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We’ve been using this space to share a peek behind the curtain on the exciting transformation-in-process here at TBA. In the past six weeks, we have welcomed three new leaders into the fold: our Executive Director, Sean Fenton, and two new board members, Juan Manzo and Calvin Kai Ku. With this coalescence of emerging and established community leaders, mentorship has been at the top of our minds. Fostering mentorship is at the core of how we can care for and grow our artistic community — which is why we sat down with Anne W Smith and Sean Fenton to talk about mentorship in their own words.

Anne Smith in a colorful sweater smiles, looking off to the right of the camera. She is a Black woman with short white hair.

Dr. Anne W Smith, TBA’s Board President

What does mentorship mean to you?

Anne: There’s a good Wikipedia definition of course, but I’d say Mentoring is advising and explaining by showing. Usually, you become a mentor by seeing an example — show and tell. My parents were my first mentors: about how to learn different skill sets in different situations; from starting school, I was usually the only one (African-American) in school, camp, the baseball team, dance, social event, facing biased remarks in the store, church, music lessons etc. Mentoring isn’t grounded in age, in my opinion — because it’s more about experience in the situation than how old you are. I’ve had to learn about mentoring new residents in a senior community — the mindset doesn’t change, except to speak louder so they can hear you!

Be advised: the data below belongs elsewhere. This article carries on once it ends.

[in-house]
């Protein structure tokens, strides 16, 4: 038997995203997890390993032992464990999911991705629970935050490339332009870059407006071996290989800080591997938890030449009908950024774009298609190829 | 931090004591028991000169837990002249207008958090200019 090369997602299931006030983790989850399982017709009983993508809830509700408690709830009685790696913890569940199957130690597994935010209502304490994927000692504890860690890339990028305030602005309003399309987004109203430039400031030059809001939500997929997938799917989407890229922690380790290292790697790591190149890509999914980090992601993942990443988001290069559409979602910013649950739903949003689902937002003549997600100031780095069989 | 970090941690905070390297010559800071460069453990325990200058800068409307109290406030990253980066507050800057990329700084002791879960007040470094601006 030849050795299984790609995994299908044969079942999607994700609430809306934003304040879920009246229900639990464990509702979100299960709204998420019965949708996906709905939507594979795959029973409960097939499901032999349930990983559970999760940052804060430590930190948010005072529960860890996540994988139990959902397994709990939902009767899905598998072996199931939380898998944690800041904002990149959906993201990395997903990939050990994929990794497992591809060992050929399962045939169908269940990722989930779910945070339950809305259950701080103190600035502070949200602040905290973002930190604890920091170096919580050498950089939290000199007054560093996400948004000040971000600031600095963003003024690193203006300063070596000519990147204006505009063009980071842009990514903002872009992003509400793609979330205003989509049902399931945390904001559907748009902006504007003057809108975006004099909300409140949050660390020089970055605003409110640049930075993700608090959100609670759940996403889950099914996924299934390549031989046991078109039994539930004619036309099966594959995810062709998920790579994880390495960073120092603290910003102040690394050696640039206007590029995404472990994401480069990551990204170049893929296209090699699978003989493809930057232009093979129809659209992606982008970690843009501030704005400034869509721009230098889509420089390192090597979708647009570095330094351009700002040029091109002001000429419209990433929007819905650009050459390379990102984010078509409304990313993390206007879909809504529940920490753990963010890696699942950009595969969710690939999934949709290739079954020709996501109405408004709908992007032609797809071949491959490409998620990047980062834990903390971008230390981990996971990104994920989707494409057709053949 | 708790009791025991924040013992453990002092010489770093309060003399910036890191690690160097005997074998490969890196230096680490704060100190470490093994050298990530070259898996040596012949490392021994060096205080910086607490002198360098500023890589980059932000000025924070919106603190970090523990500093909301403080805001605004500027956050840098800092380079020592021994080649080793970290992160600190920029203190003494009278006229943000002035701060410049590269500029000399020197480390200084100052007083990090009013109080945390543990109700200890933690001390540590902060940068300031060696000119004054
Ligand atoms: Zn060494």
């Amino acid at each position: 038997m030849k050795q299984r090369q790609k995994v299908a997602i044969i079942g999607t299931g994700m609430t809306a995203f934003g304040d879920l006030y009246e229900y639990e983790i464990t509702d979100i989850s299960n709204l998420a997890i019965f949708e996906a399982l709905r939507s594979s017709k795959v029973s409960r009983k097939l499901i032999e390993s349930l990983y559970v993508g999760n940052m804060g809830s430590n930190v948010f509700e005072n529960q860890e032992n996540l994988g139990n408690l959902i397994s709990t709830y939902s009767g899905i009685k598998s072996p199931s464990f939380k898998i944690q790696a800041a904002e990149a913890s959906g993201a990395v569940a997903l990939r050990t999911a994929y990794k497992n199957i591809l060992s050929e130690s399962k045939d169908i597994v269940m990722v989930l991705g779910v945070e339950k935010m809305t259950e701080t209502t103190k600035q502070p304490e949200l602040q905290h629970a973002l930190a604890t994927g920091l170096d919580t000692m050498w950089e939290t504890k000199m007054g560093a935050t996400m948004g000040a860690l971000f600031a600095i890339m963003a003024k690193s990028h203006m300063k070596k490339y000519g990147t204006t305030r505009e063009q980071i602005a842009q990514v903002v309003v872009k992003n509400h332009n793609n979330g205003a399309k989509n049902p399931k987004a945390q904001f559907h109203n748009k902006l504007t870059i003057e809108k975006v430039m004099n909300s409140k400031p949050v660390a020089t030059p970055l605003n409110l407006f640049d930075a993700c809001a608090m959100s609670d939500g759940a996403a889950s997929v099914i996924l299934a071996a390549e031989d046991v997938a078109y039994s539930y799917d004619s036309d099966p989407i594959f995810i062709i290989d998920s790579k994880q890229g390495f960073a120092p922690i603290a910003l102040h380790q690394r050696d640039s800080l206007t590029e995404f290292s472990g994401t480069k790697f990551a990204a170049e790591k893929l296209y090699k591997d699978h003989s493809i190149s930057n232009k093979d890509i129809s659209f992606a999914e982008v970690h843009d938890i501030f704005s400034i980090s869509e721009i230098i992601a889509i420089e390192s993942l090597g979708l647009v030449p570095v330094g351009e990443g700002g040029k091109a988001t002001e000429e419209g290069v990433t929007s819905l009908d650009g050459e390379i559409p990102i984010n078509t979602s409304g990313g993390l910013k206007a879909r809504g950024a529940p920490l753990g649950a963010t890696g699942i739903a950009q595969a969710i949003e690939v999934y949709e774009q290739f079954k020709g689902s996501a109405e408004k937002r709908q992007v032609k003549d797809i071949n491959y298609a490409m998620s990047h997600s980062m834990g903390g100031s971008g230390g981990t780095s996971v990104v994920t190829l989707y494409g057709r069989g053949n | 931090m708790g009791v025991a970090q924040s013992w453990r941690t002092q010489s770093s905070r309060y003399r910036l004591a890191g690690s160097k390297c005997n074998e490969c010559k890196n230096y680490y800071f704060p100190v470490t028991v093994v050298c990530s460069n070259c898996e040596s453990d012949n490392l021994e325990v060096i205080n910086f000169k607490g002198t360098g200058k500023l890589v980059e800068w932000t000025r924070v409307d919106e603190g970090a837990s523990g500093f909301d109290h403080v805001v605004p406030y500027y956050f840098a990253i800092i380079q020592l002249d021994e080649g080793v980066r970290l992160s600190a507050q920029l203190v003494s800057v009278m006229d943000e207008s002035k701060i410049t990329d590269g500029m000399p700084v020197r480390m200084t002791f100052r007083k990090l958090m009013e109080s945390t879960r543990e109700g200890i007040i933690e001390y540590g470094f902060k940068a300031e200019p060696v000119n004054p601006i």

Sean: I definitely agree that mentoring isn’t grounded in age. Mentorship for me is the imparting of wisdom to someone else and nurturing their growth. This can come in many forms, an advisor, a coach, a friend. Whatever the relationship though, mentorship involves the sharing of someone’s unique experiences to help another person grow.

The language around “mentors” and “mentees” can also make it seem that these relationships are purely unidirectional. I think that’s often not the case. There are always new perspectives to understand, new ways we can grow. Mentors can often learn just as much from their mentees, reversing the roles.

Sean in a sharp blue suit smiles at the camera for this professional headshot. He is an Asian American man with short black hair.

Sean Fenton, TBA’s Executive Director

Talk about a moment in your career where a mentor was invaluable to you.

Sean: I have been blessed to have many people in my life who have mentored me in some way — family, friends, supervisors, and professors who have shown me a different way of seeing the world or a new way of working with other people.

I think of all the folks who managed and coached me during my time at Kaiser Permanente Educational Theatre, respecting my competence but also gently showing me where I could grow. Or thinking back further to my very first job, my first supervisor, Andrea, showed me how to manage large teams, how to empower leaders with projects and responsibilities, and how to maintain great relationships.

I think of the theatre makers in my life — Leslie Martinson, Derrick Silva, Nina Meehan, Mina Morita, and so many more — who took me under their wing and showed me how to be an arts professional.

Some of the best advice I’ve gotten has also been from my family — my mother, my father, and my brother. They too have been great mentors to me for my entire life. And as I continue my own journey, I’m so grateful for the new mentors in my life, including and especially you, Dr. Smith.